The White Guardian is portrayed by the veteran stage and screen actor Cyril Luckham. Garron is Scots actor Iain Cuthbertson - no stranger to playing villainous characters who have a comedic edge. The Graff Vynda-K is played by Paul Seed, who is better known today as a director. He directed the original BBC version of House of Cards.
Unstoffe is Nigel Plaskitt. He has a wonderful scene with an old man named Binro. Played by Timothy Bateson, Binro was a scientist who challenged the beliefs of his people regarding the stars. He has become an outcast and heretic. Unstoffe is able to tell him that his own beliefs are true. The Captain of the Shrieves is Prentis Hancock, in his fourth and final Doctor Who appearance. The old Seeker is played by Ann Tirard. She had played the court poisoner, Locusta, in The Romans, back in 1965.
Episode endings are:
- Romana becomes trapped under a heavy door as the drugged Shrivenzale starts to wake up...
- The Doctor, Romana and Garron are surrounded by soldiers. The Graff orders their immediate execution, because no-one makes a fool of the Graff Vynda-K...
- Hiding in the catacombs, the Doctor knocks over a skull - attracting the attention of a prowling Shrivenzale...
- The tracer converts the blue gemstone into the geometric crystalline first segment of the Key to Time. One down, five to go...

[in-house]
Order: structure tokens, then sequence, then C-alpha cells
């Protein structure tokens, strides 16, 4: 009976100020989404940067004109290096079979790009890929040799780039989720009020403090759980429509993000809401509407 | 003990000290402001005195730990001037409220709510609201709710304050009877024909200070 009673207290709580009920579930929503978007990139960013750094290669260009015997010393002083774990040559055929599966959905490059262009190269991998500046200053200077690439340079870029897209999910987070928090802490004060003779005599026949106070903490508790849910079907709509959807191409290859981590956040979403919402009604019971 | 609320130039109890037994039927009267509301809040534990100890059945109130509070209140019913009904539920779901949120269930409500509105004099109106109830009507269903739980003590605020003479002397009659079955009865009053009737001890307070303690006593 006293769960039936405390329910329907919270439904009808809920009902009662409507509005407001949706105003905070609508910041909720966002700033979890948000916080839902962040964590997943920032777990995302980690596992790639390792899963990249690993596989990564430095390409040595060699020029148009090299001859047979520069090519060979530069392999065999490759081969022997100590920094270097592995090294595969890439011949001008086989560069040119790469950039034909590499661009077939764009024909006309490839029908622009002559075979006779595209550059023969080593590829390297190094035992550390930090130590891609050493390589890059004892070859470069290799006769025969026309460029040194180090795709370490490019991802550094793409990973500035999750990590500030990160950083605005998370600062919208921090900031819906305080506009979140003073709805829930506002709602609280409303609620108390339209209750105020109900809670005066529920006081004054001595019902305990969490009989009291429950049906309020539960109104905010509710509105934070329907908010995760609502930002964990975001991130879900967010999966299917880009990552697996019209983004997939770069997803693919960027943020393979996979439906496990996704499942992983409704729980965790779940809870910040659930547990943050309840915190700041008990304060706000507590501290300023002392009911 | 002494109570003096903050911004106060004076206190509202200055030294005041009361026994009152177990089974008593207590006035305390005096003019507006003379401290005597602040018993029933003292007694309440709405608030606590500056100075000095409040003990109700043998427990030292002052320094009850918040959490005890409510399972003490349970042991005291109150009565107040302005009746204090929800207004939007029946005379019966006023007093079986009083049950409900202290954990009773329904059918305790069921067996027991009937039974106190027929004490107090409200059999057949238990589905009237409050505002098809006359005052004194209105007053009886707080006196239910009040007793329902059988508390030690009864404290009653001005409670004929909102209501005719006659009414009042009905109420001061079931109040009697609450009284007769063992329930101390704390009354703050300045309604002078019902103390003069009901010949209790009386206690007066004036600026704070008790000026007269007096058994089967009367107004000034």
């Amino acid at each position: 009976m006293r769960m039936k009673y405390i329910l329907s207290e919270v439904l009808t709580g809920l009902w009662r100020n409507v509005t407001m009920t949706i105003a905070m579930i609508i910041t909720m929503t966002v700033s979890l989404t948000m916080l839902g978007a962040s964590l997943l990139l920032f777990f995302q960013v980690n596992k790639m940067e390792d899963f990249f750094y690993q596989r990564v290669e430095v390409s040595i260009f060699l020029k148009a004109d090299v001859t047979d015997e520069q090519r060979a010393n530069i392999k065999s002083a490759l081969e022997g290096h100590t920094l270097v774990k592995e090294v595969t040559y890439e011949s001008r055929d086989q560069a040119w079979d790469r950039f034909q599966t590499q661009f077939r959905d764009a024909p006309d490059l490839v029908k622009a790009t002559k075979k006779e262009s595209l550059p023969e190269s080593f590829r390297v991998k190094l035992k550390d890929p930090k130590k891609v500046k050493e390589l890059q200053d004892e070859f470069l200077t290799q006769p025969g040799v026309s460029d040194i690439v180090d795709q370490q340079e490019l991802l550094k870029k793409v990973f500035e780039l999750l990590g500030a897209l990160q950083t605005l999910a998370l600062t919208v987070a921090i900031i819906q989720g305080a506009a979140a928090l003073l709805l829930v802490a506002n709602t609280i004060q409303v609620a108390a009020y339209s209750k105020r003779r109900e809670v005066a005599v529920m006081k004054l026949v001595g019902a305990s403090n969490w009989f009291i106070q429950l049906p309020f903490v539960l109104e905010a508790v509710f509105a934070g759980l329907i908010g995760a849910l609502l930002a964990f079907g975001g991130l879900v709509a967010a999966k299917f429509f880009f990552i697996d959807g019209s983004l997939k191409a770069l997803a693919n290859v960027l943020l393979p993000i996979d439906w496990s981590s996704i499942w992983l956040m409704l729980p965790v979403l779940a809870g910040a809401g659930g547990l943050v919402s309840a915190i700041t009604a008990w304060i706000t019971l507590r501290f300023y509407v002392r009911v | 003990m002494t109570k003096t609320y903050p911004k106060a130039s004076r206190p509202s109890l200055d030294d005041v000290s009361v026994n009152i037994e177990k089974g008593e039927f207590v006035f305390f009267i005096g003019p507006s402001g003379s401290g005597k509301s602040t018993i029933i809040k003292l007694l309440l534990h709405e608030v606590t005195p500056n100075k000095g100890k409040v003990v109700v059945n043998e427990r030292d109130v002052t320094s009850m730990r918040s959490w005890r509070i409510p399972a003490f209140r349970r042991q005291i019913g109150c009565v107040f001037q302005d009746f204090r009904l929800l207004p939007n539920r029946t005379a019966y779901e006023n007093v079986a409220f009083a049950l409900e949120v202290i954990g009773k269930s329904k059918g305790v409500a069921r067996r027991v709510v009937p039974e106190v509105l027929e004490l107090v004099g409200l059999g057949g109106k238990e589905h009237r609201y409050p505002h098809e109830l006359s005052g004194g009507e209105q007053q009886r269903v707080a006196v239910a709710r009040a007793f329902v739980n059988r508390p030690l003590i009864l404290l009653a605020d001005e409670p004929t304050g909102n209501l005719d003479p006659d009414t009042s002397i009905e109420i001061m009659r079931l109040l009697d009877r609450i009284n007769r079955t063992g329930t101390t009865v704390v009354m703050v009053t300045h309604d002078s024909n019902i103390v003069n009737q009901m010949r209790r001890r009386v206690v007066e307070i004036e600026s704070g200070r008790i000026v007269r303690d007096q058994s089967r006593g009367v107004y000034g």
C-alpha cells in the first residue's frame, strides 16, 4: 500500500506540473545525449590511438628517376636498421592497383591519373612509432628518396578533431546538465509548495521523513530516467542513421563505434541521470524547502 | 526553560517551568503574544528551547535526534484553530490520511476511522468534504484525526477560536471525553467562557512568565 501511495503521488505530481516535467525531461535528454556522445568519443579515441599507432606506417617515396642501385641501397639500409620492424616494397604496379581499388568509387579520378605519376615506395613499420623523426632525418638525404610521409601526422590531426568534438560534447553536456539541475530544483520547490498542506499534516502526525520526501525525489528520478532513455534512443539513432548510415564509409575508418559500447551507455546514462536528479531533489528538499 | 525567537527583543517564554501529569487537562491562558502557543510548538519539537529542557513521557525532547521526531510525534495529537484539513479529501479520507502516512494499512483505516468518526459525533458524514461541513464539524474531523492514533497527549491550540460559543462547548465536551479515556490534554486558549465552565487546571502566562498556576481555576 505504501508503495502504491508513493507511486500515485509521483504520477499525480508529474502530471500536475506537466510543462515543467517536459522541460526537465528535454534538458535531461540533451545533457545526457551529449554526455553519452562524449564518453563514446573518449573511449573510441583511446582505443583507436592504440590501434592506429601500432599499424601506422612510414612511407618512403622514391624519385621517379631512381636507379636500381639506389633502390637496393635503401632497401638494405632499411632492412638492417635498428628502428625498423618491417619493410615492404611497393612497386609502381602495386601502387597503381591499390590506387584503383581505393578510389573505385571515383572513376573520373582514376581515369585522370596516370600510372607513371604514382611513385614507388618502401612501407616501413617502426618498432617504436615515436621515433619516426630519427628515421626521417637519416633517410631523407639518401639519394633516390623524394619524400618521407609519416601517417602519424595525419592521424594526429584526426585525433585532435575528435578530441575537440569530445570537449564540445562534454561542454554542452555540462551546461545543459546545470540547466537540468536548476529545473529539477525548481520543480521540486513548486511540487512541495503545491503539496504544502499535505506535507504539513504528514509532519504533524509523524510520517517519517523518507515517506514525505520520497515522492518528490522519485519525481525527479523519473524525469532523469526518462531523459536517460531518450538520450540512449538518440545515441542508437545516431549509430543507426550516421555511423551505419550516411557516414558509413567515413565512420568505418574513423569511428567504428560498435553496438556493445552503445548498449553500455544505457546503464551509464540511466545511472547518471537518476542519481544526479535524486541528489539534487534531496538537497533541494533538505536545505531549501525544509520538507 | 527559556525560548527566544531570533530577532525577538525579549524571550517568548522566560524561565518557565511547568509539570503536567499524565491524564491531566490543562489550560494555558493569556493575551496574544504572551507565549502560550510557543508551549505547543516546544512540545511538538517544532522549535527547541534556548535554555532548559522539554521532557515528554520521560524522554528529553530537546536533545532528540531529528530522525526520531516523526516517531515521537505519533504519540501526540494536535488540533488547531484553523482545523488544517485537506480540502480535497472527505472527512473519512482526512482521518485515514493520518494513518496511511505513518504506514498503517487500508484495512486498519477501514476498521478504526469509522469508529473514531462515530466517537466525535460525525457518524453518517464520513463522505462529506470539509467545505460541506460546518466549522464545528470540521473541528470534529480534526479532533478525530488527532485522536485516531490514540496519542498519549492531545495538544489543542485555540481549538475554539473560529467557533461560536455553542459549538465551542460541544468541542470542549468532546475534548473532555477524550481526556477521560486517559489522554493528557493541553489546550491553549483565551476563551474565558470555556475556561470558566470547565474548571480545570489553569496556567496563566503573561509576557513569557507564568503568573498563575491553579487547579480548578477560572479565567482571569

Overall, a fairly low-key, studio-bound story to launch what is supposed to be an epic season. Bob Holmes creates another wonderful double act in Garron and Unstoffe. A clever and funny script. Some lovely performances. Shame they felt the need to include the rubbery Shrivenzales, which don't impress at all.
Things you might like to know:
- It was Paul Seed's pet terrier that bit Tom Baker very badly on the upper lip. This necessitated heavy make-up and the inclusion of an extra sequence at the beginning of the following story where the Doctor banged his lip on the TARDIS console. There are a number of publicity photographs where Tom has a prominent plaster on his face. Seed's dog had been trained to jump up and take a sausage from his mouth. Tom attempted the trick in the pub one lunchtime - and the dog bit off more than it could chew...
- The character of Binro the Heretic is clearly based on the astronomer and scientist Galileo Galilei (1564 - 1642). He fell foul of Pope Paul V and the Roman Inquisition and was forced to recant his heliocentric views, spending the remainder of his life under house arrest.
- There is some debate about the nature of the Guardians. It is widely accepted these days that the Black and White Guardians are actually dual aspects of the same entity.
- The Doctor has a particularly long scarf from this story up until his costume gets its major redesign once JNT takes over. It was the result of stitching together the remains of the original scarf with the "stunt" version.
- At one point it was intended that Sarah Jane Smith would have rejoined the Doctor for this quest. Lis Sladen would be approached about returning to the programme again to help usher in the era of the Fifth Doctor.
- This is the last occasion in the Classic Series when a new companion will be introduced in a season opener. Lalla Ward is playing an already established character, and all the JNT companions will be introduced mid-season.